Varying prison sentences were imposed on the four St Michael young men for their roles in the shooting death of bread vendor Hayden Mayers over four years ago.
Madam Justice Laurie-Ann Smith-Bovell on Friday sentenced Kishmar Issachar Omar Young of Chase Gap, Halls Road; Wayne Ricardo Bryan of School Lane, Halls Road; Romario Hobbs Daisley of Tranmore Lane, Waterford; and Rashon Akeem Sealy of 3rd Avenue Alleynes Land, Bush Hall.
The quartet had pleaded guilty to the offence of manslaughter in connection with Mayers’ death on November 8, 2018 death. He was shot and killed while plying his trade along Bank Hall, St Michael.
Handing down the sentences in Supreme Court No. 4, Justice Smith-Bovell stated that the aggravating circumstances in the case were that a life was lost and death occurred in the course of furthering another offence, namely robbery which was premeditated and planned by four persons, two of whom were lookouts.
Also aggravating was the fact that at the time of his death, Mayers was carrying out his legitimate business. The judge further pointed out that the deadly incident took place in the presence of other persons, the deceased’s sister and another young customer, who were at risk of being injured, as well as the impact of Mayers’ death on his family and the fact that the gun was never recovered.
In the case of Young, the judge stated that he approached the deceased with the gun drawn, which clearly suggested an intention to use it if necessary.
Justice Smith-Bovell imposed a starting sentence of 18 years for Young, which increased by one year to 19 years, given that the aggravating features outweighed the mitigating.
He was then given a one-third discount for his guilty plea and credited for 1 614 days on remand, leaving him with 10 years and 243 days more to serve.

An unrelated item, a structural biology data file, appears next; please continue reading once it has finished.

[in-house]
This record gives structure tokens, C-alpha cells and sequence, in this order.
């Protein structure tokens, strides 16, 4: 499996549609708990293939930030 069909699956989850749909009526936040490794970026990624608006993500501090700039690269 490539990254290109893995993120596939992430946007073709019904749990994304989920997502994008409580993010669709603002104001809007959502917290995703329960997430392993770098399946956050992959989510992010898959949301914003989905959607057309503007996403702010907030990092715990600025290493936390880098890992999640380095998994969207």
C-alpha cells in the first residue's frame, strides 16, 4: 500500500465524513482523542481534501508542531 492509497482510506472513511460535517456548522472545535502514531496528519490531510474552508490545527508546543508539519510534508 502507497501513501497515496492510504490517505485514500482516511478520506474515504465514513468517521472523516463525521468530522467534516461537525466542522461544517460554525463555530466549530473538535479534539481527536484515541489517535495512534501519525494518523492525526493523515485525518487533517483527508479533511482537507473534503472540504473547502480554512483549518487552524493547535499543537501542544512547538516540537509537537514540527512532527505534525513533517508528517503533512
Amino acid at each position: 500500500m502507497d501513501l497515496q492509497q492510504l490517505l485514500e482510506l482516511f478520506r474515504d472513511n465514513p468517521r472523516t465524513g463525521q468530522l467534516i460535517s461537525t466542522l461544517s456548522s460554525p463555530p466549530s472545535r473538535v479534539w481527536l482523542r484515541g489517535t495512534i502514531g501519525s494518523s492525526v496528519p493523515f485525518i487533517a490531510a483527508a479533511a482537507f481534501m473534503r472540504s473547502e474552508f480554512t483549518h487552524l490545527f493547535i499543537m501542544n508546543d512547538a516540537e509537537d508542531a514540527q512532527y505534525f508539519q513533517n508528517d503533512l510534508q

In Sealy’s case, the judge said, he was the one who provided the gun used in the robbery that resulted in Bryan’s death, and he also assisted in the disposal or hiding of the firearm which was never recovered.
He was also slapped with an 18-year starting sentence but given a reduction of two years for his mitigating features. Following deductions for his guilty plea and the 1 773 days he had already spent on remand, Sealy has five years and 295 days more to serve.
For their roles as lookouts, Daisley and Bryan were each given a starting sentence of 15 years.
In Daisley’s case, his mitigating features saw a one-year deduction while Bryan’s sentence was reduced by 18 months.
Following one-third deductions for their guilty pleas and credit given for the 1 773 spent on remand, Daisley was left with four years and 96 more days at Dodds; while Bryan has four years and 50 days left to serve.
All four were ordered to enrol in any educational and vocational programmes available at the prison to equip them for re-entry into society. As part of his rehabilitation, Daisley must also take part in any reading classes offered.
Deputy Director of Public Prosecutions Alliston Seale SC was the prosecutor in the matter. Bryan was represented by attorneys Sade Harris and Michael Lashley SC; Young had Safiya Moore as his lawyer; Daisley had defence counsel Sian Lange; and Sealey was represented by attorney Romain Marshall.